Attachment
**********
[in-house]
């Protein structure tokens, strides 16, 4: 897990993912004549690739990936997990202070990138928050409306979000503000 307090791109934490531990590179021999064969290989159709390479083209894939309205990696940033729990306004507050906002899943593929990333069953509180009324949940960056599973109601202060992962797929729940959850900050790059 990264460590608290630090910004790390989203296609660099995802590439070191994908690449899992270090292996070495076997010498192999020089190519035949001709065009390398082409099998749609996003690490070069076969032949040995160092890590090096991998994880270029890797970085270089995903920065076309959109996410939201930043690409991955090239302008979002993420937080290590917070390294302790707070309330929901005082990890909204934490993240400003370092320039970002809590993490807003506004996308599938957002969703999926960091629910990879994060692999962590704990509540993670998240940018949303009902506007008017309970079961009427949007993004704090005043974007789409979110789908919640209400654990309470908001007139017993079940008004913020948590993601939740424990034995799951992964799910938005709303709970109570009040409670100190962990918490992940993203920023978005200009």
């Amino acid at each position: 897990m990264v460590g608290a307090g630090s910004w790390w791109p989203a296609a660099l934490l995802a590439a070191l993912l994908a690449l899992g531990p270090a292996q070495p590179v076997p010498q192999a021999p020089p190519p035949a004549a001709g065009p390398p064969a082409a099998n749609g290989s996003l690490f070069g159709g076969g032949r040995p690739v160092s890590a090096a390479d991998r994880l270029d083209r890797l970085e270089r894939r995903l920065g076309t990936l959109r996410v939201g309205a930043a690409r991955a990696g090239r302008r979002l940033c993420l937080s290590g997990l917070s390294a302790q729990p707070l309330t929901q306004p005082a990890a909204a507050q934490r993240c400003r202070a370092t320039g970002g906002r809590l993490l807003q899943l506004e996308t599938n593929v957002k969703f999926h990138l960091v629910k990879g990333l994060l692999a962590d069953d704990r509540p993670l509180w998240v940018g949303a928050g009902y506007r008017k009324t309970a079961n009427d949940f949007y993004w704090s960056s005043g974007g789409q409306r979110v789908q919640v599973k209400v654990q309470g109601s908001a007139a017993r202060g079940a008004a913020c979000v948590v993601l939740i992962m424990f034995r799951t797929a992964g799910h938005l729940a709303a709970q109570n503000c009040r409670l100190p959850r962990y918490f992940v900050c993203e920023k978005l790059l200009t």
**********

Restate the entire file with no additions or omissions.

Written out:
[in-house]
């Protein structure tokens, strides 16, 4: 897990993912004549690739990936997990202070990138928050409306979000503000 307090791109934490531990590179021999064969290989159709390479083209894939309205990696940033729990306004507050906002899943593929990333069953509180009324949940960056599973109601202060992962797929729940959850900050790059 990264460590608290630090910004790390989203296609660099995802590439070191994908690449899992270090292996070495076997010498192999020089190519035949001709065009390398082409099998749609996003690490070069076969032949040995160092890590090096991998994880270029890797970085270089995903920065076309959109996410939201930043690409991955090239302008979002993420937080290590917070390294302790707070309330929901005082990890909204934490993240400003370092320039970002809590993490807003506004996308599938957002969703999926960091629910990879994060692999962590704990509540993670998240940018949303009902506007008017309970079961009427949007993004704090005043974007789409979110789908919640209400654990309470908001007139017993079940008004913020948590993601939740424990034995799951992964799910938005709303709970109570009040409670100190962990918490992940993203920023978005200009």
């Amino acid at each position: 897990m990264v460590g608290a307090g630090s910004w790390w791109p989203a296609a660099l934490l995802a590439a070191l993912l994908a690449l899992g531990p270090a292996q070495p590179v076997p010498q192999a021999p020089p190519p035949a004549a001709g065009p390398p064969a082409a099998n749609g290989s996003l690490f070069g159709g076969g032949r040995p690739v160092s890590a090096a390479d991998r994880l270029d083209r890797l970085e270089r894939r995903l920065g076309t990936l959109r996410v939201g309205a930043a690409r991955a990696g090239r302008r979002l940033c993420l937080s290590g997990l917070s390294a302790q729990p707070l309330t929901q306004p005082a990890a909204a507050q934490r993240c400003r202070a370092t320039g970002g906002r809590l993490l807003q899943l506004e996308t599938n593929v957002k969703f999926h990138l960091v629910k990879g990333l994060l692999a962590d069953d704990r509540p993670l509180w998240v940018g949303a928050g009902y506007r008017k009324t309970a079961n009427d949940f949007y993004w704090s960056s005043g974007g789409q409306r979110v789908q919640v599973k209400v654990q309470g109601s908001a007139a017993r202060g079940a008004a913020c979000v948590v993601l939740i992962m424990f034995r799951t797929a992964g799910h938005l729940a709303a709970q109570n503000c009040r409670l100190p959850r962990y918490f992940v900050c993203e920023k978005l790059l200009t």